The Anacostia River, a Chesapeake Bay tributary running through Washington, D.C., is small but highly polluted with nutrients and contaminants. There is currently a multi-billion dollar tunnel project underway, being built in several phases, aimed at diverting effluent to sewage treatment, especially during high flow periods, and improving water qu...
Article
Full-text available
On land, plants make their own food by photosynthesis and animals live by eating. However, in the microscopic world in the oceans, it is not that simple. Many microscopic so-called plants (phytoplankton) can also eat like animals and many microscopic so-called animals (microzooplankton) can also photosynthesize like plants! More amazingly, some of...
Article
Aim Most protist plankton are mixotrophic, with potential to engage in photoautotrophy and phagotrophy; however, the ecology of these organisms has been misdiagnosed for over a century. A large proportion of these organisms are constitutive mixotrophs (CMs), with an innate ability to photosynthesize. Here, for the first time, an analysis is present...
Article
Full-text available
Previous research suggests that fertilization of surface waters with chemically reduced nitrogen (N), including ammonium (NH4+), may either enhance or suppress phytoplankton growth. To identify the factors influencing the net effect of NH4+, we fertilized natural phytoplankton assemblages from two eutrophic hardwater lakes with growth‐saturating co...
Article
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Stable isotope applications have evolved from simple characterizations of isotope composition in organisms and organic matter, to highly complex methodologies on scales ranging from individual compounds and cells, to broad ecosystem‐level approaches. New techniques are rapidly evolving, allowing novel, difficult, and inconvenient questions to be ad...
Article
Full-text available
Over recent decades, increased anthropogenic nitrogen and reduced land-based loading of silica in many coastal waters have asymmetrically changed the nitrogen:silica ratios. These changes have contributed to shifts in phytoplankton assemblages from diatoms to nondiatoms, as well as increases in the frequency and magnitude of non-diatom harmful alga...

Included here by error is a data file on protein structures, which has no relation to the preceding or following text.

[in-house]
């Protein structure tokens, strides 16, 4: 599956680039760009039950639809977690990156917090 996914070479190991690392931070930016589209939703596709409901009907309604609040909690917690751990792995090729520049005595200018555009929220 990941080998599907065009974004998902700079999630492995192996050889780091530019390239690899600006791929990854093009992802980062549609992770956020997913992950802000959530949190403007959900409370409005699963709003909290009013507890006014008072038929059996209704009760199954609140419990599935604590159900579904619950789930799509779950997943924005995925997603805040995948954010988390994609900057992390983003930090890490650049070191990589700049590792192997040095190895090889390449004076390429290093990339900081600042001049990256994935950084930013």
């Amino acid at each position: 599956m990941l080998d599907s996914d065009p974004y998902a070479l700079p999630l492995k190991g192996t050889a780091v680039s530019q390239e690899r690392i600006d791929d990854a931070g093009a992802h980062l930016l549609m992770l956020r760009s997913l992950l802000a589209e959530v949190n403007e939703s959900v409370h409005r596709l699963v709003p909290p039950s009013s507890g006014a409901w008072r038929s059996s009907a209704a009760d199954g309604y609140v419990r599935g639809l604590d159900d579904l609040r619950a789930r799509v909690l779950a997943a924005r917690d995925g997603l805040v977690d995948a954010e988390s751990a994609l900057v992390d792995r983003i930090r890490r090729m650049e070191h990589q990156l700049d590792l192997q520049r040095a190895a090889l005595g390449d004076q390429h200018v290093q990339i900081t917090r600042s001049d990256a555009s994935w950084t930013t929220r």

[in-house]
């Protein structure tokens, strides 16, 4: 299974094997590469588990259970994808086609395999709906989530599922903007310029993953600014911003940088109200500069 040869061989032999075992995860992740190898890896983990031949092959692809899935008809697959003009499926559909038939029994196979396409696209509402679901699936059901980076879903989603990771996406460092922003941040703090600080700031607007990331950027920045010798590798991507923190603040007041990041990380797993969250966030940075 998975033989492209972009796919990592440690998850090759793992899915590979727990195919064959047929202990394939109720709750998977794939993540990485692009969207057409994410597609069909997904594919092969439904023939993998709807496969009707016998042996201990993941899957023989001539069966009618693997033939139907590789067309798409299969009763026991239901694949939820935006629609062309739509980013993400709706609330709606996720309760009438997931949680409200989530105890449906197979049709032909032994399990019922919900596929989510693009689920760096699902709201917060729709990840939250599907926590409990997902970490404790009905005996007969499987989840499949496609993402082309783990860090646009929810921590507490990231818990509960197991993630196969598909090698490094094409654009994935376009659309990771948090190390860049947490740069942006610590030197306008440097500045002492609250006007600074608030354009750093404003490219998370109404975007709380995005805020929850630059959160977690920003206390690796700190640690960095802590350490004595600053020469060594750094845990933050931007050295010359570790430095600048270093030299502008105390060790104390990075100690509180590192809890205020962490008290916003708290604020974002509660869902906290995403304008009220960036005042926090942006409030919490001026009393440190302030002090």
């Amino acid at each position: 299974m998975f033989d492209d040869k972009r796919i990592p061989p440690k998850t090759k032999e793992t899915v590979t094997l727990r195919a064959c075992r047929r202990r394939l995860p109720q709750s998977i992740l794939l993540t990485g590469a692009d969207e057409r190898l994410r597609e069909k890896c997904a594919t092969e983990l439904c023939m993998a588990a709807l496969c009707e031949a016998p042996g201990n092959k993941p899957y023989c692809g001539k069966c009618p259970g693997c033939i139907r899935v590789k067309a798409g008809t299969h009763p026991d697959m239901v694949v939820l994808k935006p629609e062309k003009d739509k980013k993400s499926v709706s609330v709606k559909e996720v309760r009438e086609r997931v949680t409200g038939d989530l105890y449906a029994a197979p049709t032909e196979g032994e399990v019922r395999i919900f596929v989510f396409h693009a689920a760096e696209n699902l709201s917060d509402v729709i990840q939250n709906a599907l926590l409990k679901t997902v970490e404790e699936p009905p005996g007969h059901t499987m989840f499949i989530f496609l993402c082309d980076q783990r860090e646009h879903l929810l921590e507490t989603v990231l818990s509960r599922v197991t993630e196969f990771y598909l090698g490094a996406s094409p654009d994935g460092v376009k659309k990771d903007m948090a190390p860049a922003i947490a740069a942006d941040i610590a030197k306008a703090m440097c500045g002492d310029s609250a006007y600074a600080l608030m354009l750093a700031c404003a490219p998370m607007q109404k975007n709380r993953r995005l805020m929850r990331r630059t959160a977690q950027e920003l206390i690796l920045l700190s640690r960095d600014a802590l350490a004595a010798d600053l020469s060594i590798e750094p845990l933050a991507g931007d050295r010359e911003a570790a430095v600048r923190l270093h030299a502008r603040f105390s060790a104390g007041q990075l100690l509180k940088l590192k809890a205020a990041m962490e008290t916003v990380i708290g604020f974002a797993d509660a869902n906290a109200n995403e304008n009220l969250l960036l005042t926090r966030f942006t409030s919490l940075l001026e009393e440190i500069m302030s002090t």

Article
Full-text available
Results from a dynamic mathematical model are presented simulating the growth of the harmful algal bloom (HAB) mixotrophic dinoflagellate Karlodinium veneficum and its algal prey, Rhodomonas salina. The model describes carbon-nitrogen-phosphorus-based interactions within the mixotroph, interlinking autotrophic and phagotrophic nutrition. The model...
Chapter
This fact sheet presents information on distribution, toxicity and morphology for the following harmful algal species: Prorocentrum.
Chapter
Full-text available
Fact sheets present information on distribution, toxicity and morphology for the following harmful algal species: Alexandrium, Amphidomataceae, Aureococcus anophagefferens & Aureoumbra lagunensis, Ceratium furca, Chattonella marina, Cochlodinium, Cyanobacteria, Dinophysis acuminata, Fibrocapsa japonica, Gambierdiscus and Gymnodinium catenatum. The...
Chapter
This chapter highlights the key role of changes in nutrients; emphasizes estuarine/marine microalgal species, and includes information on some freshwater harmful algal blooms (HAB). It focuses mainly on microalgae and also presents several examples of macroalgae. It explores some suggestions for advancement in the understanding of HAB and nutrients...
Chapter
This chapter considers food web and ecosystemlevel impacts of major groups of harmful algae in U.S. and nearby waters. Harmful algal blooms (HAB) cause a “vast array” of food web effects across multiple trophic levels. The chapter defines food web impacts as effects on organisms from one or more trophic levels. It provides an overview of the presen...
Chapter
Improved monitoring and prediction of harmful algal blooms (HABs) have become necessary in coastal and freshwaters worldwide for protection of human health in terms of seafood safety and drinking water supplies, protection of aquaculture facilities, and understanding of mass mammal strandings or die-off events, as well as measuring progress toward...
Chapter
Nutrient pollution is altering the availability of nutrients for phytoplankton in waters throughout the world. The consequence is that many receiving waters are now not only enriched with nutrients, but these nutrients are in proportions that differ from those of decades past—and also diverge considerably from those that have long been associated w...